New year. New you. That is, until halfway through January when the diet comes crashing down with that sneaky slab that’s been hiding in your grocery cupboard. Yes, it’s a familiar tale that so many of us tell each and every year.
This year, instead of trying to eat less, work out more and everything in between, why not start habits that your whole family can reap the benefits of? We might be approaching February fast, but it’s never too late to start a good habit – check out our inspiring ideas below!
1. Read Together
It’s no secret that children who read – or who is read to, are more inquisitive, have a bigger imagination and have a higher vocabulary than those who don’t. Ultimately, experts believe that reading is the key to learning! So, this year, make a concerted effort to read with, to or in front of your kids. Bedtime stories is always a fun way to get the whole family involved; for those children who have outgrown bedtime stories, keep them interested by reading – together as a family – chapters from classic adventure books like Harry Potter, The Chronicles of Narnia, The Jungle Book or even Lord of the Rings.
And don’t forget that kids learn habits and attitudes from parents, so make an effort to show your kids how much you love reading. Switch off the television and hide your phones/tablet in favour for a great novel – you’re bound to encourage your kids to follow in your footstep.
2. Practice Gratitude as a Family
For all the good that the digital age has brought to the world, it has certainly made it easier for fake news, real news, bad news, sad news and no news to pervade every area our lives. It’s so easy for us to cultivate negative attitudes nowadays. Instead, stir up positive mind-sets and encourage a brighter outlook on life by setting up a regular family gratitude practice.
This can be anything from asking each person in your family what they’re grateful for today, when you’re eating dinner together or when you’re reading bedtime stories; or you can start a daily family gratitude journal where each person gets to draw a picture or write something they are grateful for in their day.
Now, doesn’t that sound like a grand idea?
3. Prepare for tomorrow tonight
Let’s face it, that one to two hour window between waking the kids, feeding them breakfast and getting them to the school are the stuff nightmares are often made of. Start a habit this year to set out everything you need for the next morning the night before – this includes setting the breakfast table (to a point where all you need to add is the milk), pack lunch boxes, let your children lay out their school uniforms in their rooms, and ask them to pack their suitcases and leave it near the front door.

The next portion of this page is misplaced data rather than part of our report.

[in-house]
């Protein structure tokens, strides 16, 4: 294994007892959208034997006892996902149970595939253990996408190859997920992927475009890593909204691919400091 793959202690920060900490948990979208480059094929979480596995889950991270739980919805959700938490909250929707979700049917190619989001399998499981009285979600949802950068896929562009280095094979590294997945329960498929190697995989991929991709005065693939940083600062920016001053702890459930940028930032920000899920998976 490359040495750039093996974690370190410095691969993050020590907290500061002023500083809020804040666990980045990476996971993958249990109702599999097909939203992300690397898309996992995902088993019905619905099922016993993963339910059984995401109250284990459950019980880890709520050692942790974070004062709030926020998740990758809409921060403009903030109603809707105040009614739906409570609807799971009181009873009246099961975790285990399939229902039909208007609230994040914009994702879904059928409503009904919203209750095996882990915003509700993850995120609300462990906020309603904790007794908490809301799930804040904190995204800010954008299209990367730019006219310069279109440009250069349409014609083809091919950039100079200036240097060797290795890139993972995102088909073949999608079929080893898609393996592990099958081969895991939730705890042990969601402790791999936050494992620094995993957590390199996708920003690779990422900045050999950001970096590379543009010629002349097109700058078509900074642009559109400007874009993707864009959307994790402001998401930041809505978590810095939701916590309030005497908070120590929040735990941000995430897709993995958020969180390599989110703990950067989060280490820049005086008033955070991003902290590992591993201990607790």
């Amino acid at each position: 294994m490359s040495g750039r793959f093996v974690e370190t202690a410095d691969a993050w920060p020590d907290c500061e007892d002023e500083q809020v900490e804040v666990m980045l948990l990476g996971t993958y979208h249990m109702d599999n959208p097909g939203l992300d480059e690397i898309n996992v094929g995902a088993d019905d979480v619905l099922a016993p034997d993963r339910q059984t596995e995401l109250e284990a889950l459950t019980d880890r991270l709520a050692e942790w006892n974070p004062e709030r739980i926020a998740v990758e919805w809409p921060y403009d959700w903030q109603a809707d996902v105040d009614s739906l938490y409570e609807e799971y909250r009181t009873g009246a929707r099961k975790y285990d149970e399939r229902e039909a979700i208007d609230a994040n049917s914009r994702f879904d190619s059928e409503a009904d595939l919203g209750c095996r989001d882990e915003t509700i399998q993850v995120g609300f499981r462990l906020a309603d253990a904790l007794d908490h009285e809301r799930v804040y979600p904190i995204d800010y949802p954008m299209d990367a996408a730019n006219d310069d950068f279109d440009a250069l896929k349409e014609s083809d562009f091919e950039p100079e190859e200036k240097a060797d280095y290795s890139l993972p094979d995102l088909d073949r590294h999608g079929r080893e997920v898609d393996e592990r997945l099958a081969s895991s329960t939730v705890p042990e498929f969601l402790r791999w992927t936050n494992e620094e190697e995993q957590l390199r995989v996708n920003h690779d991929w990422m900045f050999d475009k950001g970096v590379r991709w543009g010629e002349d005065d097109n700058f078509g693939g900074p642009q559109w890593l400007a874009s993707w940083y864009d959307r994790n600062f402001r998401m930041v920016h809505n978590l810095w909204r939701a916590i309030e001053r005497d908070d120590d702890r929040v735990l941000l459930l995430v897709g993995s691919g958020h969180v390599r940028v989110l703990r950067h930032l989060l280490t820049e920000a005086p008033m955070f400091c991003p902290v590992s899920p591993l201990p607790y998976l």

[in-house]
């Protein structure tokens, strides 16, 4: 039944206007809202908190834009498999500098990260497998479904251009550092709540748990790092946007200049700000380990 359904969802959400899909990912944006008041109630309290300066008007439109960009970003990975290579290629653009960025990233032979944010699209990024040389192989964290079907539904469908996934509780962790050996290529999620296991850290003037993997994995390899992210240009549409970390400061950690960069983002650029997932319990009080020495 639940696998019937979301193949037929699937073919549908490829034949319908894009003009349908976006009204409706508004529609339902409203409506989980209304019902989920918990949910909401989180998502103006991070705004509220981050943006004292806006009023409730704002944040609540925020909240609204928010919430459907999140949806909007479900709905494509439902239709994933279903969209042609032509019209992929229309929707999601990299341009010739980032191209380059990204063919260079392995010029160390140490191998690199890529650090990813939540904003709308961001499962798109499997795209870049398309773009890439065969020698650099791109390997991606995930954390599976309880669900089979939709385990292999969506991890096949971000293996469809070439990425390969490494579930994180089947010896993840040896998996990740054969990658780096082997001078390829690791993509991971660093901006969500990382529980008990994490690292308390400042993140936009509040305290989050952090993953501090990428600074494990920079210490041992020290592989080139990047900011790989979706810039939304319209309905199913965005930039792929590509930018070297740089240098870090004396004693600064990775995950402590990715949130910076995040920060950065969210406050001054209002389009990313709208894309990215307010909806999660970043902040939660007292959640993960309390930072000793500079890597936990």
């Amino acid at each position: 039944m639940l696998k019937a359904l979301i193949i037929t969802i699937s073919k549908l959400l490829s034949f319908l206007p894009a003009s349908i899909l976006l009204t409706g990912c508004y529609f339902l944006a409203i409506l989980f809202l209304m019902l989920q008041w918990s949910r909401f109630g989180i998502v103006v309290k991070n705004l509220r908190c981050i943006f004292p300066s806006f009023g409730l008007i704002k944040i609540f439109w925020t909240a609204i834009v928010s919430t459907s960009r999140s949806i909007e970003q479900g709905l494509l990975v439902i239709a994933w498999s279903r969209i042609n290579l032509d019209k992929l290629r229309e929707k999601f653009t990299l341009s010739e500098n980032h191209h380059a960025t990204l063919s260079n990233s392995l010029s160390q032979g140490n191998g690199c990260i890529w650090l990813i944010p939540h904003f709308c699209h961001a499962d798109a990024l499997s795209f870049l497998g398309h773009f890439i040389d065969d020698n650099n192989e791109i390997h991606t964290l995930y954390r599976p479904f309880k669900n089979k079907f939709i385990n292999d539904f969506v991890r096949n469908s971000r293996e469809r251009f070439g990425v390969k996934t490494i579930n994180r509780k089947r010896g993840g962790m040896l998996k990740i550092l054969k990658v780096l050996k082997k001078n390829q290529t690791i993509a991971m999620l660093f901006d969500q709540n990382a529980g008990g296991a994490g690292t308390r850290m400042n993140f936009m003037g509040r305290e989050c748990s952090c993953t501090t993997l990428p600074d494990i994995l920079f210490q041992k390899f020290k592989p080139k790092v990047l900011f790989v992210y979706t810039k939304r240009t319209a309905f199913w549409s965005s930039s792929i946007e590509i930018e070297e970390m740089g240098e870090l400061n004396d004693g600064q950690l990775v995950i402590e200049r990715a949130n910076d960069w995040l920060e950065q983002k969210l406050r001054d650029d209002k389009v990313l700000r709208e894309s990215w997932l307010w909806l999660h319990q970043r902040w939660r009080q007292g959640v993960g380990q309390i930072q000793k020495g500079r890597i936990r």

Another trick is to add a whiteboard near the front door; on it you can list all items that you must remember to take with you, which you can then tick off as you have them the next morning.
These simple steps will guarantee that there will be less rush and panic in the mornings, which will set your kids off to a good start and you to an even better start!
4. Enjoy one meal together as a family
We get it: an evening in most households is manic with homework, playtime, bath time, and mom and dad’s work overtime.
This year, turn things around by prioritising that the whole family sits down to dinner together. Block out a non-negotiable 45 minutes in our evening schedule where your family can enjoy a meal together, connect and catch up (it’s a great opportunity to introduce your gratitude practice here!). Plus, research has shown that families, who sit down to a meal, eat more veggies and less fried foods. Healthy body equals a healthy mind, and vice versa.
5. Set Small, Achievable Goals
It’s so easy to look at the bigger picture when setting goals for the year: “I want to lose 5kgs by December”; “I want to have read 15 books by the end of the year”; “I want to go to Greece for a holiday this year”. Big goals are good and important to include in your plans for each year. However, it’s as important to set smaller goals that you can aim to achieve throughout the year – it develops determination, purpose and willpower!
For example, at the start of each school term, ask your child to list three things they want to achieve during the school term – it can be anything from making a new friend to reading a bigger book or improving the mark they got for subject the term before. Up the ante for achieving those goals by offering your child a small reward if they meet their goals at the end of the term.
Top tip: Set routines
One of the easiest ways for these ideas to turn into habits is to include it in your everyday routine. How do you form a routine? By doing the same things repeatedly… in other words, creating a habit out of it. Routines have proven to lead to better sleeping habits in adults and children and it can help set a positive attitude to the challenges of each day. And the more we do it, the easier it will become!